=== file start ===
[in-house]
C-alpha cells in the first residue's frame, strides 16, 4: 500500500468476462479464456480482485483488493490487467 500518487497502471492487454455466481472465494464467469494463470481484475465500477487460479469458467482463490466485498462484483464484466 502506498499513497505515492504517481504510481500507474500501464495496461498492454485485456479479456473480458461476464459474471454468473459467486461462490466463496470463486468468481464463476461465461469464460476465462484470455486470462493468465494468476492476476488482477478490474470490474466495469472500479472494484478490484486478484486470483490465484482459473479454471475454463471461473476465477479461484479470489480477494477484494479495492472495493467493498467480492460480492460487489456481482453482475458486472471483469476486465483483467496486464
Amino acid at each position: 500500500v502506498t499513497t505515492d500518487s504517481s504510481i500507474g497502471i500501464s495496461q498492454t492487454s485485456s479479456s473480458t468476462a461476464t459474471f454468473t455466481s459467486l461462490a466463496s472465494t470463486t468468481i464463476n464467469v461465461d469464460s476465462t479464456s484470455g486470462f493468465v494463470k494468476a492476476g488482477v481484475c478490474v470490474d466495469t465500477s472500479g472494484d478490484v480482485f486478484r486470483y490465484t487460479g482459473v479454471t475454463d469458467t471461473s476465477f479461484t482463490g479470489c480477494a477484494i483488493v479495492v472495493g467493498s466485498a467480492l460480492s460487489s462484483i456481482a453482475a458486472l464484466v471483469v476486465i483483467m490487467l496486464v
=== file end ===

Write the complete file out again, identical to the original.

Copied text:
[in-house]
C-alpha cells in the first residue's frame, strides 16, 4: 500500500468476462479464456480482485483488493490487467 500518487497502471492487454455466481472465494464467469494463470481484475465500477487460479469458467482463490466485498462484483464484466 502506498499513497505515492504517481504510481500507474500501464495496461498492454485485456479479456473480458461476464459474471454468473459467486461462490466463496470463486468468481464463476461465461469464460476465462484470455486470462493468465494468476492476476488482477478490474470490474466495469472500479472494484478490484486478484486470483490465484482459473479454471475454463471461473476465477479461484479470489480477494477484494479495492472495493467493498467480492460480492460487489456481482453482475458486472471483469476486465483483467496486464
Amino acid at each position: 500500500v502506498t499513497t505515492d500518487s504517481s504510481i500507474g497502471i500501464s495496461q498492454t492487454s485485456s479479456s473480458t468476462a461476464t459474471f454468473t455466481s459467486l461462490a466463496s472465494t470463486t468468481i464463476n464467469v461465461d469464460s476465462t479464456s484470455g486470462f493468465v494463470k494468476a492476476g488482477v481484475c478490474v470490474d466495469t465500477s472500479g472494484d478490484v480482485f486478484r486470483y490465484t487460479g482459473v479454471t475454463d469458467t471461473s476465477f479461484t482463490g479470489c480477494a477484494i483488493v479495492v472495493g467493498s466485498a467480492l460480492s460487489s462484483i456481482a453482475a458486472l464484466v471483469v476486465i483483467m490487467l496486464v